Interview: Megan Sniffin-Marinoff
Megan Sniffin-Marinoff is librarian and deputy director of Radcliffe's Arthur and Elizabeth
Schlesinger Library on the History of Women in America-the nation's largest specialized
library on women's history. She has an undergraduate degree in journalism from Boston
University, as well as a master's in history and a certificate in the management of archives
from New York University. Most recently, she was head of Archives and Special Collections at
MIT. For almost 20 years, Sniffin-Marinoff was affiliated with Simmons College, initially as
archivist, but ultimately teaching full time and directing the archives management program in
the Graduate School of Library and Information Science. She was interviewed for Library
Notes on October 28.
The Schlesinger observed its 60th anniversary with two conferences. [See Conference Summaries.]
The first was "Currents in Collecting," which was about the challenges faced in acquiring materials
from underrepresented populations. The second was "Gender, Race, and Rights in African-American
Women's History," which presented new scholarship on the confluence of race and gender.
How does each conference reflect the library and its role?
"Currents in Collecting" was a pre-conference for the library, archival, and manuscript communities.
We convened a panel of specialists who are concerned with improving the documentation of minority
communities. We invited them to join us in a conversation about building collectionsbefore we heard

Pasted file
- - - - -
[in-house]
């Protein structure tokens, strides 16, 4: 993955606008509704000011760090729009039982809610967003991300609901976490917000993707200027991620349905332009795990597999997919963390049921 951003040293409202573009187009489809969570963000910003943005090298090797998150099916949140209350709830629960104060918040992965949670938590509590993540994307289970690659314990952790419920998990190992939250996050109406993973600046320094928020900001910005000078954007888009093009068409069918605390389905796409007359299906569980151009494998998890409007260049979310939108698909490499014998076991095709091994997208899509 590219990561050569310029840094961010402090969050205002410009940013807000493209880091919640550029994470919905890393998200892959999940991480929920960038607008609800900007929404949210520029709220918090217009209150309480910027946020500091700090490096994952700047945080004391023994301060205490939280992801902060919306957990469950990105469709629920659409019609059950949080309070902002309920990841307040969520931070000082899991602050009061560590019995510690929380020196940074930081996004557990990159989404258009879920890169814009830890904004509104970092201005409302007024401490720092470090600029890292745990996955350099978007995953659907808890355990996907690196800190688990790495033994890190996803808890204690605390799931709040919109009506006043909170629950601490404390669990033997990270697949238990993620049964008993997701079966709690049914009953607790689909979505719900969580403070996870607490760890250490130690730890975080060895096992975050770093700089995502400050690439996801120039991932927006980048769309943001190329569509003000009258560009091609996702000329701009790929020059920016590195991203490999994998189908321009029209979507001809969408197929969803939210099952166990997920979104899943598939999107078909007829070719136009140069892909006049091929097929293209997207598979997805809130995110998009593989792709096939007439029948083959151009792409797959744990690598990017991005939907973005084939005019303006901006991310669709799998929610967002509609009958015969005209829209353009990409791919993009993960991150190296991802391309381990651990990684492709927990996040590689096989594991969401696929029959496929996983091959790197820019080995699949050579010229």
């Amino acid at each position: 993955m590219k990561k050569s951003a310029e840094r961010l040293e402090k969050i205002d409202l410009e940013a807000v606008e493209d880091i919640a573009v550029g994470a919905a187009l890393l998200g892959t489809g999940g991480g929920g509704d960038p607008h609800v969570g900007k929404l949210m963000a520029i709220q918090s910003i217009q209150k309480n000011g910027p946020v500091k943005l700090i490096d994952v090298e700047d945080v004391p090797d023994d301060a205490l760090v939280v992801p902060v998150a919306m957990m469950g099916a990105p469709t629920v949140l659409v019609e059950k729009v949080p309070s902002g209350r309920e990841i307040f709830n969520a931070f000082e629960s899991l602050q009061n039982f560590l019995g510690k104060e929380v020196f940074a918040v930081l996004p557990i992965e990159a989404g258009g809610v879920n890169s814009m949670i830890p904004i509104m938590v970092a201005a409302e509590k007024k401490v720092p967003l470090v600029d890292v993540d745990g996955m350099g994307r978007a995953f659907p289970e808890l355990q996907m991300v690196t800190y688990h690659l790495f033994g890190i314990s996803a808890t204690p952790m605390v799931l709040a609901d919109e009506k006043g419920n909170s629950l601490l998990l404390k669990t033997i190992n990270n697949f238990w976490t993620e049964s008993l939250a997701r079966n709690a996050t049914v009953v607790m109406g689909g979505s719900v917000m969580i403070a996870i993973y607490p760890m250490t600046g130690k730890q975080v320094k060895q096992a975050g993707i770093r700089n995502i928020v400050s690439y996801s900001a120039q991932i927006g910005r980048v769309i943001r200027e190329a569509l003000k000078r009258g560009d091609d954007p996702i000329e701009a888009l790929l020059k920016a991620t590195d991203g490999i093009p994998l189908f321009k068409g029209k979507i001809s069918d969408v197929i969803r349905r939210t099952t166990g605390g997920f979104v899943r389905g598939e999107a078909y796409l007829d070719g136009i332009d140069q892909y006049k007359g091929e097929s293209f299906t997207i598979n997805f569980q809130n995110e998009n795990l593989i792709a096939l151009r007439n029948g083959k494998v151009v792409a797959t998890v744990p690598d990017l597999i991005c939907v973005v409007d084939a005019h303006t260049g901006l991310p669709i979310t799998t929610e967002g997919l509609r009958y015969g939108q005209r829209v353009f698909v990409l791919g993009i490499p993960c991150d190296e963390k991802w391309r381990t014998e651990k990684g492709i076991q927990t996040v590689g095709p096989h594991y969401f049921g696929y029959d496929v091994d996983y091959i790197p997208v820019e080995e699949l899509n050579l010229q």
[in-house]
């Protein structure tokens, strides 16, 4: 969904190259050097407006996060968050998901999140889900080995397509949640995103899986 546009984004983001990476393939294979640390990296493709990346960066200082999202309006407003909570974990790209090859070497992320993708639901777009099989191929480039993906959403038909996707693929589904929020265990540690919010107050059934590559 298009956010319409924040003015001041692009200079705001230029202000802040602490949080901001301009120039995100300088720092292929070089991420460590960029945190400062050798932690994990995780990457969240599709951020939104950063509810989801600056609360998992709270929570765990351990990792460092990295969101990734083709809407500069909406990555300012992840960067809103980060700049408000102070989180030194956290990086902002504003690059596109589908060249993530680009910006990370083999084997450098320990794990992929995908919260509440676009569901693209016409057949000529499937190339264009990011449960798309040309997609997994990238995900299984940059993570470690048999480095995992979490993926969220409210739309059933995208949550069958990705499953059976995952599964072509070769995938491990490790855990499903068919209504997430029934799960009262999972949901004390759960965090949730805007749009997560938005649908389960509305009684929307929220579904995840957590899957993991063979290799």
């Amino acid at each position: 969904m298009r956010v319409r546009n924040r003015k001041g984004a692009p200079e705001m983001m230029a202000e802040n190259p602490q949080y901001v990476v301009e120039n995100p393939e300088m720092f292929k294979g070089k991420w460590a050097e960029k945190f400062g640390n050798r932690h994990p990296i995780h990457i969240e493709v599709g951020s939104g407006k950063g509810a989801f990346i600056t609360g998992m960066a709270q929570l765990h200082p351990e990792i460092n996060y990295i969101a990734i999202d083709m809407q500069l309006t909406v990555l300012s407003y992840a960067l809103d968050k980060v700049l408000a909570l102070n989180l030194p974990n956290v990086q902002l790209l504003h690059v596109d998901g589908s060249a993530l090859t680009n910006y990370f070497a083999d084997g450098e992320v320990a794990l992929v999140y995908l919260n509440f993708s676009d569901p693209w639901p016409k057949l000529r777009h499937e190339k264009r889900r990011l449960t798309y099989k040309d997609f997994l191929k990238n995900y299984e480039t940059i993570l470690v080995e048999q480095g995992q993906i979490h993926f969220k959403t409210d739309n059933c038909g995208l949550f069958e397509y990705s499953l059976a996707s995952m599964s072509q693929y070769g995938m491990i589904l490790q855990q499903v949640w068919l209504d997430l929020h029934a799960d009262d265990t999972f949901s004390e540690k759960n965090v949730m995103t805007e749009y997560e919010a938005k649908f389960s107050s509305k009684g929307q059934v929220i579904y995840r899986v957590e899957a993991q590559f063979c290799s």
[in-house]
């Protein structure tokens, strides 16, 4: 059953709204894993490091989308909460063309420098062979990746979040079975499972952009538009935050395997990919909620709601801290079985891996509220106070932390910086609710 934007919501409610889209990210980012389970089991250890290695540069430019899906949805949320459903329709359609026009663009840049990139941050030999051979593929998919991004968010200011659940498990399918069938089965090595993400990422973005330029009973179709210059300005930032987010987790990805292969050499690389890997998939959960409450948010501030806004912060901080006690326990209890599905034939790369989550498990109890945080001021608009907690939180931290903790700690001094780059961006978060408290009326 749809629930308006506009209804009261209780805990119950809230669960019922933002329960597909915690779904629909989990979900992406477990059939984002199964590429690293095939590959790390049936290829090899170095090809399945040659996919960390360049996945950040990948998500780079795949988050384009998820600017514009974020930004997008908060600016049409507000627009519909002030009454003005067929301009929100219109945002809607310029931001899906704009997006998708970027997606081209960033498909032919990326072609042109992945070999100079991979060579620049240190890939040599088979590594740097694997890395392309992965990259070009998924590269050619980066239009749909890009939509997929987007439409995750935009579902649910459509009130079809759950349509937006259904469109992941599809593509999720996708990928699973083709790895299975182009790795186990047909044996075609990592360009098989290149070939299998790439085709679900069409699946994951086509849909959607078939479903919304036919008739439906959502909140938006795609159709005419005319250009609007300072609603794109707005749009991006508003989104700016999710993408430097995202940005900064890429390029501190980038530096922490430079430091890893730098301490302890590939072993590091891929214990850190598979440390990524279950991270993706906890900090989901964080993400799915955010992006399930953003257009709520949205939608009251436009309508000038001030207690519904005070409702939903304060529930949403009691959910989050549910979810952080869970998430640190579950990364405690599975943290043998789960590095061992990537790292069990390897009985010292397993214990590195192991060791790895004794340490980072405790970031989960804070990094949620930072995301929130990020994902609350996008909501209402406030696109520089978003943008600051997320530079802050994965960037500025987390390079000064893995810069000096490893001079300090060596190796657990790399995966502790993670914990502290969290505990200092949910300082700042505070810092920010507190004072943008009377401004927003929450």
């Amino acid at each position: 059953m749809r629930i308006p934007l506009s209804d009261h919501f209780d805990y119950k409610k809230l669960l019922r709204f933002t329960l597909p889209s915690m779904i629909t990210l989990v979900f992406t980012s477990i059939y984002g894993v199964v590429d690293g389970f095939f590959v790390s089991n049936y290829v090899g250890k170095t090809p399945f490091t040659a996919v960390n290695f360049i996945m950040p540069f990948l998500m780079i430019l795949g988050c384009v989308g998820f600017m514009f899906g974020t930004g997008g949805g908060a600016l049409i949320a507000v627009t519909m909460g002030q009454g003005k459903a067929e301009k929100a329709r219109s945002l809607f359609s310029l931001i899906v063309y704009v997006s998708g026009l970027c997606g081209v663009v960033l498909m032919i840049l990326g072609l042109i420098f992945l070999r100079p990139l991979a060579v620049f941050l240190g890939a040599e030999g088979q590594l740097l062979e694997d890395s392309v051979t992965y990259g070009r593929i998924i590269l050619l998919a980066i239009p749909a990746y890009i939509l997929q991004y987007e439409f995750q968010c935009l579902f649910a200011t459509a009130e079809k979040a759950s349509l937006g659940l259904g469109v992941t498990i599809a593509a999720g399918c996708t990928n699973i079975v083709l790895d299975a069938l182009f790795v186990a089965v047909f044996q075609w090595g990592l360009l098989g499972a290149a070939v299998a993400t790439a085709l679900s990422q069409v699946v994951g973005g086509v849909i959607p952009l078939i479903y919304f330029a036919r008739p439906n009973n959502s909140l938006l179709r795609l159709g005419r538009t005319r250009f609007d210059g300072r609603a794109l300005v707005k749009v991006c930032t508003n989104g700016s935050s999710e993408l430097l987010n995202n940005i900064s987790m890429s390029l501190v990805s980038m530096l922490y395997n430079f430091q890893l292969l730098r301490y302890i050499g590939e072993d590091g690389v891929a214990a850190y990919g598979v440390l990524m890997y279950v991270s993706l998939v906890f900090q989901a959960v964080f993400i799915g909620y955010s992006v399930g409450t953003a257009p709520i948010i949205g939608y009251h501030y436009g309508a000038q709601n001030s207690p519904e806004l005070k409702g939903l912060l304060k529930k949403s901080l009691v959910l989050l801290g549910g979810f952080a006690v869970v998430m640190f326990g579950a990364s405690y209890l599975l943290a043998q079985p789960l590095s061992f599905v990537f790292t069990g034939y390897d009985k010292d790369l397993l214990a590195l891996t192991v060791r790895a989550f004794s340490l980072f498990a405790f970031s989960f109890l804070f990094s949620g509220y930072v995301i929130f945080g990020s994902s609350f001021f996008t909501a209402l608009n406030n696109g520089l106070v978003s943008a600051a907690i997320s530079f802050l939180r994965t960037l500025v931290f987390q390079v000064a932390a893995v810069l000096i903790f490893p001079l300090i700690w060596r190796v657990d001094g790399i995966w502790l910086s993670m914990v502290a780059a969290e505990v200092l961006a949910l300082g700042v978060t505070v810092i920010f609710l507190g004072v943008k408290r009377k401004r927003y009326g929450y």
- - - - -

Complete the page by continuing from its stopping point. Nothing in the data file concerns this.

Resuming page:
the scholars' papers based on the use of primary source materials. We discussed the difficulty of
collecting the records of underserved communitiesin our case underrepresented groups of
womenbut underrepresented communities in general and across the United States. Generally, we
were talking about materials created within the last 20-odd years, including not only print but also
film, video, photographic material, and electronic records. Even if we're documenting a grassroots
organization we now need to discuss preservation of electronic records since a lot of these groups
communicate with each other now via listservs, e-mail.
How many people attended?
About 150 at the pre-conference. Half of them were librarians and friends of the libraries. It was a
national group. We had people attend from as far away as Los Angeles.
For "Gender, Race, and Rights in African-American Women's History"the scholarly conferencewe
had 450 people. Some of the nation's most prominent scholars of African-American women's
history presented their work and discussed the ways that the study of women's history overall has
been shaped by the conjunction of gender and race. The participants ranged from Gerda Lerner, who
is one of the founding mothers of women's history, to Deborah Gray White, the author of Ar'n't I a
Woman?: Female Slaves in the Antebellum South. A number of the papers were based on
sources from the Schlesinger, and all of the presentations related to African-American women in one
way or another.
Nancy Cott is the Carl and Lily Pforzheimer Foundation Director of the Schlesinger and a professor
of history in FAS. You're the deputy director and librarian. Can you talk about how you work
Nancy's role is first and foremost to provide intellectual direction and context for what we do. She
asks why we're collecting what we're collecting and brings to the table her sense of where the
scholarship is headed. I oversee the professional activities of our four departments: curatorial,
administrative, public services, and collections serviceswhich for us is book cataloging and
manuscript processing. Nancy and I have the same goal, which is to make sure the library remains the
best of its kind.
With the advent of the Radcliffe Institute, has the situation of the library changed?
[Radcliffe Dean] Drew Faust often says that the Institute has two supporting pillars: the fellowship
program and the library. The library helps to support the Institute's commitment to gender
issuesplays a very critical role in that part of the Institute's missionperhaps more so than it did even
for the mission of the college.